Top Ten of 2022  

  We hope you enjoy this collection of the most popular CompassLive stories of 2022. Each article highlights the people, partnerships, and natural wonders of the South. For the past century, USDA Forest Service research has contributed to healthier, more sustainable southern forests.   _______________________________ New book on fire ecology and management across the U.S.  A…  More 

The journey of a special spruce: From the mountains to the U.S. Capitol

Is that a Carolina Northern Flying Squirrel? No, It’s just a USDA Forest Service tree climber at the top of 70-foot-tall red spruce. In July, I climbed candidate Capitol Christmas trees in the National Forests in North Carolina with my colleagues Andy Whittier and Paul Valento of Superior National Forest. Every year a national forest…  More 

Bats on the Brink

USDA Forest Service researchers are monitoring the effects of white-nose syndrome, a fungal disease from Eurasia that has decimated cave-hibernating bats across the U.S. since its arrival in 2006. “The fungus that causes white-nose syndrome grows on bats in the wintertime. It causes them to wake up during their hibernation and burn their fat reserves,”…  More 

Tri-colored bats & white-nose syndrome

The only mammal that truly flies, bats are celebrated for many reasons. Including their looks. “Tri-colored bats are the cutest little things,” says Susan Loeb of the USDA Forest Service. “They’re tiny – they weigh less than a quarter of an ounce. And each one of their hairs has three colors on it: yellow, black,…  More 

Chinese tallow leaf litter negatively affects frogs

“Where I grew up in the Houston area, Chinese tallow was the main tree in forests near my house. They were a beautiful crimson color in the fall and great for climbing,” says USDA Forest Service researcher Daniel Saenz. “But most importantly, they were the best source of ammunition. Tallow fruits were the perfect size…  More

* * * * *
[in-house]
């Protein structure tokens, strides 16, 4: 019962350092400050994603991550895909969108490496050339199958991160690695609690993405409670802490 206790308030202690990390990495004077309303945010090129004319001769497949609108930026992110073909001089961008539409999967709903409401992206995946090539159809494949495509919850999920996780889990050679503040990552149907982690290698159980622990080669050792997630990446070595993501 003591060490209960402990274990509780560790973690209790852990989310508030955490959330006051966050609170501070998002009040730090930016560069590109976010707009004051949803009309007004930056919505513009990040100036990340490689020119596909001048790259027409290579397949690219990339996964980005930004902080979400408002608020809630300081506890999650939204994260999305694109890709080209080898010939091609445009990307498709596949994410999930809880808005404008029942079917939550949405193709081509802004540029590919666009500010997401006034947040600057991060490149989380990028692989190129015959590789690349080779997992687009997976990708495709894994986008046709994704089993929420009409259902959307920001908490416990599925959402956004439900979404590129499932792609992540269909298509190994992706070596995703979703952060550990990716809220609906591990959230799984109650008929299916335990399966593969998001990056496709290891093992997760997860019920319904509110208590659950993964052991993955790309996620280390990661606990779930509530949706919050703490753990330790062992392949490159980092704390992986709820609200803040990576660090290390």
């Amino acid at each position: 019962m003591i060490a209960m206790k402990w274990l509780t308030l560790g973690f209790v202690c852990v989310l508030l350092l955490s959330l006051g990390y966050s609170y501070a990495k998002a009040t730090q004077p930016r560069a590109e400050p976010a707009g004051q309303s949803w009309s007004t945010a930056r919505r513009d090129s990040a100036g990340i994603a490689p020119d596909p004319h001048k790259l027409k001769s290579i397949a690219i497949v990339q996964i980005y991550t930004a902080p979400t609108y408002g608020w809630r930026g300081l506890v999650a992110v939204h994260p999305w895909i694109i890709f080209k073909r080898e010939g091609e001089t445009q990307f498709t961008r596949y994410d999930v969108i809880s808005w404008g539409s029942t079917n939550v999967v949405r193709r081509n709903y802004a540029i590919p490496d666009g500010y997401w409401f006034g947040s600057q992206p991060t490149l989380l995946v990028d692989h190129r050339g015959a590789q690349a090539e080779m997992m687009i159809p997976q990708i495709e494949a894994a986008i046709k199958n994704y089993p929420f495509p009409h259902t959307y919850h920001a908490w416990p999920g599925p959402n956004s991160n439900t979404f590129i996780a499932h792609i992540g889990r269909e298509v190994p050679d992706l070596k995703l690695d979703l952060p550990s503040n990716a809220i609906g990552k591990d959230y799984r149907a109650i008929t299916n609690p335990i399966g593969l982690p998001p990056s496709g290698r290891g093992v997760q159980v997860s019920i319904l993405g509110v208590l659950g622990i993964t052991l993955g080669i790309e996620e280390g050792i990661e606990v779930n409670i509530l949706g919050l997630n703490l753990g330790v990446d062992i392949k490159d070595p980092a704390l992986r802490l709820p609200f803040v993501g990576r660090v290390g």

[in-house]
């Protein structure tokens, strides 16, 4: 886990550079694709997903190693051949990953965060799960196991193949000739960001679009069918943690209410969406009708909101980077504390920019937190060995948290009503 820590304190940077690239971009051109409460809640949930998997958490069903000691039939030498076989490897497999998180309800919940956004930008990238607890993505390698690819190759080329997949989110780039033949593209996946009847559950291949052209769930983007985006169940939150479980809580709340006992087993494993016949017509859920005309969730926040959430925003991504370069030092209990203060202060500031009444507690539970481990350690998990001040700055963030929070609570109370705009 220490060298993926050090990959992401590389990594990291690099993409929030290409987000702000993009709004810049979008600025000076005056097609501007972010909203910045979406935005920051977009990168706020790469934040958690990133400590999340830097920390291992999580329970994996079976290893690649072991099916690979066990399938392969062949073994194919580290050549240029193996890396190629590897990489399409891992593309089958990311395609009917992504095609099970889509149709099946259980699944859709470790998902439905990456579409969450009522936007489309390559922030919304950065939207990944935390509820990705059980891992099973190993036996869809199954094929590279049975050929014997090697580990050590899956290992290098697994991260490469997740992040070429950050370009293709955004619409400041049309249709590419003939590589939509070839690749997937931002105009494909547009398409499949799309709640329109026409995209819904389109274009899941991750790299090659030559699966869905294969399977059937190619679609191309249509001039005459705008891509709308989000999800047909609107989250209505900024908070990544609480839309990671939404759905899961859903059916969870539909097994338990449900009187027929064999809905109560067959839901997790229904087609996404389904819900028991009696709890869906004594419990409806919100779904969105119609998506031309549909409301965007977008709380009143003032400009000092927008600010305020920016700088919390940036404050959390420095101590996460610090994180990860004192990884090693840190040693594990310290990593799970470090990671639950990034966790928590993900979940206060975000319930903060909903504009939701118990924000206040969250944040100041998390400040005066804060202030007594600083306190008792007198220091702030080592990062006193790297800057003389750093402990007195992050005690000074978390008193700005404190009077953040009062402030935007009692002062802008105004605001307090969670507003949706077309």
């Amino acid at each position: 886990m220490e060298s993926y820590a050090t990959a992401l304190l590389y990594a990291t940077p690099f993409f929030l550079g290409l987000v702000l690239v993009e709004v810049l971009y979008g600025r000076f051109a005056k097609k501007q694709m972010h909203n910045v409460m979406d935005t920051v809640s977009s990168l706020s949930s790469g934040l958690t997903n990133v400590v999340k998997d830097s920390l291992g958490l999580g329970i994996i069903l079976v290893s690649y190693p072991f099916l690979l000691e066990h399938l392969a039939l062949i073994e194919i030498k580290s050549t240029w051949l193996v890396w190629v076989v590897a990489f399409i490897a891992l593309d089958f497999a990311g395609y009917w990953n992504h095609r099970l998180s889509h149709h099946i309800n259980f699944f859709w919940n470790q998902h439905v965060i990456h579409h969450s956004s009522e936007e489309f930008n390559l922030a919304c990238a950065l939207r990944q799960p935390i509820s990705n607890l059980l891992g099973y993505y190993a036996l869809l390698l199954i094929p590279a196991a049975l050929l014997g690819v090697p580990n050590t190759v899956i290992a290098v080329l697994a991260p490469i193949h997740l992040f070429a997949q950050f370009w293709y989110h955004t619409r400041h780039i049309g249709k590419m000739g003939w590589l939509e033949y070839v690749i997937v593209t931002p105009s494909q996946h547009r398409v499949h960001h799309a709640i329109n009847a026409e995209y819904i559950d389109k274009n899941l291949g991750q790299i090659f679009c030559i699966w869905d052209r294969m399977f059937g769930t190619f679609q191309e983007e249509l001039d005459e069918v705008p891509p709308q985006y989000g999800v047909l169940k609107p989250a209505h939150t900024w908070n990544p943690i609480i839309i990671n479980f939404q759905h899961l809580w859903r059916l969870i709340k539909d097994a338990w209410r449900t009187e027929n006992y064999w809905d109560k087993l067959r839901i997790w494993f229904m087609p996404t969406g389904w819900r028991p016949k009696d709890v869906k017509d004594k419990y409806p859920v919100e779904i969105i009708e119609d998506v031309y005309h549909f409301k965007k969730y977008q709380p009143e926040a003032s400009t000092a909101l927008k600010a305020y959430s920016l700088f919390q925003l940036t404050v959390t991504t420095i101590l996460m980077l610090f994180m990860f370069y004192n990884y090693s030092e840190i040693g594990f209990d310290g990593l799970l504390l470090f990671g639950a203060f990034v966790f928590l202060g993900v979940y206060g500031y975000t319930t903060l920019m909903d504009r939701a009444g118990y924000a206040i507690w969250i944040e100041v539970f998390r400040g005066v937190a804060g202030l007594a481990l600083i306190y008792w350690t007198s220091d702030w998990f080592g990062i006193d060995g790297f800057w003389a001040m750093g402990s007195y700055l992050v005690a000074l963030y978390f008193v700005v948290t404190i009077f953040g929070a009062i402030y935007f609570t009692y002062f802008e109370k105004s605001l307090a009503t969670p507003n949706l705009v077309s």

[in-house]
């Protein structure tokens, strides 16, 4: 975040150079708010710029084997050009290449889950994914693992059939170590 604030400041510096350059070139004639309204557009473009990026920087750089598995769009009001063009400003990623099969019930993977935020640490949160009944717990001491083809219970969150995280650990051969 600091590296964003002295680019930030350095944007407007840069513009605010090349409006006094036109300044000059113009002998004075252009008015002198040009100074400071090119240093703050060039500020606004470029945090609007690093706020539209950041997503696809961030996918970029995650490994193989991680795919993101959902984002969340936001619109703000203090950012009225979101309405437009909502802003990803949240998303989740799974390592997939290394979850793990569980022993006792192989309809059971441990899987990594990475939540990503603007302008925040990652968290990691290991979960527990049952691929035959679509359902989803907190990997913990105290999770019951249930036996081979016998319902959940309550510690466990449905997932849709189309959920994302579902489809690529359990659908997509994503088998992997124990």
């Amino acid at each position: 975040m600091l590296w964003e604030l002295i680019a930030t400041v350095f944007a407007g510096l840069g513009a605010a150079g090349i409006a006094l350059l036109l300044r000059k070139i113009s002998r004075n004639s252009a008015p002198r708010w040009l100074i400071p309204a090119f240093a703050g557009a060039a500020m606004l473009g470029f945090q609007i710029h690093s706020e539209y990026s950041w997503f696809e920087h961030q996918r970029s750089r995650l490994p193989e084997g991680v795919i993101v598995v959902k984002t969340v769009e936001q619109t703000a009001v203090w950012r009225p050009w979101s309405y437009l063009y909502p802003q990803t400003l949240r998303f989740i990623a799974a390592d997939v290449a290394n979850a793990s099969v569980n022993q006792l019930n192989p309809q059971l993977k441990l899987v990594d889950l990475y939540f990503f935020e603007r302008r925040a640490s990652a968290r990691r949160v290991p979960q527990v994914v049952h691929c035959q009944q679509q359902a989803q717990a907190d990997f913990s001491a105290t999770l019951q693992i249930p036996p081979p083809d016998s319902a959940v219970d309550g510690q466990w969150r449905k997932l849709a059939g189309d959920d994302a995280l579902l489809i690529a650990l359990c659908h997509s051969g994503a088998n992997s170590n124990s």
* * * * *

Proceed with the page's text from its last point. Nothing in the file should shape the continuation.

Barnett receives Society for Freshwater Science award

USDA Forest Service fisheries biologist Zanethia Barnett is the winner of the 2022 Society for Freshwater Science (SFS) Hynes Award for New Investigators. The Hynes Award goes to a senior author of an outstanding primary publication within the last three years. Barnett won the award for a 2020 publication in Freshwater Biology that was the…  More 

Earthworm diversity linked to latitude and isolation

Earthworms don’t get enough attention, according to USDA Forest Service research ecologist Mac Callaham. “Earthworms have profound influences on soil habitat and other soil animals,” says Callaham. “They’re called ecosystem engineers. Their behavior and influence can help us understand how the systems are functioning and how we can best manage natural resources.” But until we…  More 

Prescribed fire history affects pollinator diversity in southern forests

Landscapes with diverse fire histories – or pyrodiverse landscapes – have higher diversity of pollinators, as a recent study by USDA Forest Service scientist Michael Ulyshen shows. The study was published in Frontiers in Ecology and the Environment. Tall Timbers Research Station, the study location, is nestled in the Red Hills Ecoregion of the Coastal…  More 

Appalachian stream fish diversity: The more the merrier!

The relationship between diversity and productivity in ecosystems has fascinated scientists for decades but is not well understood in freshwater fish communities. USDA Forest Service scientist Andrew Dolloff co-authored a study that found a positive relationship between fish production and fish biodiversity. Fish production is an expansive metric. It represents the number of individuals, their…  More 

Conserving trees for endangered bats

Tricolored bats (Perimyotis subflavus) in South Carolina are threatened by habitat loss and white-nose syndrome. New research shows where they roost during winter, and where they and northern yellow bats (Lasiurus intermedius) roost in summer. Northern yellow bats are considered a species a special concern in South Carolina. USDA Forest Service scientist Susan Loeb contributed…  More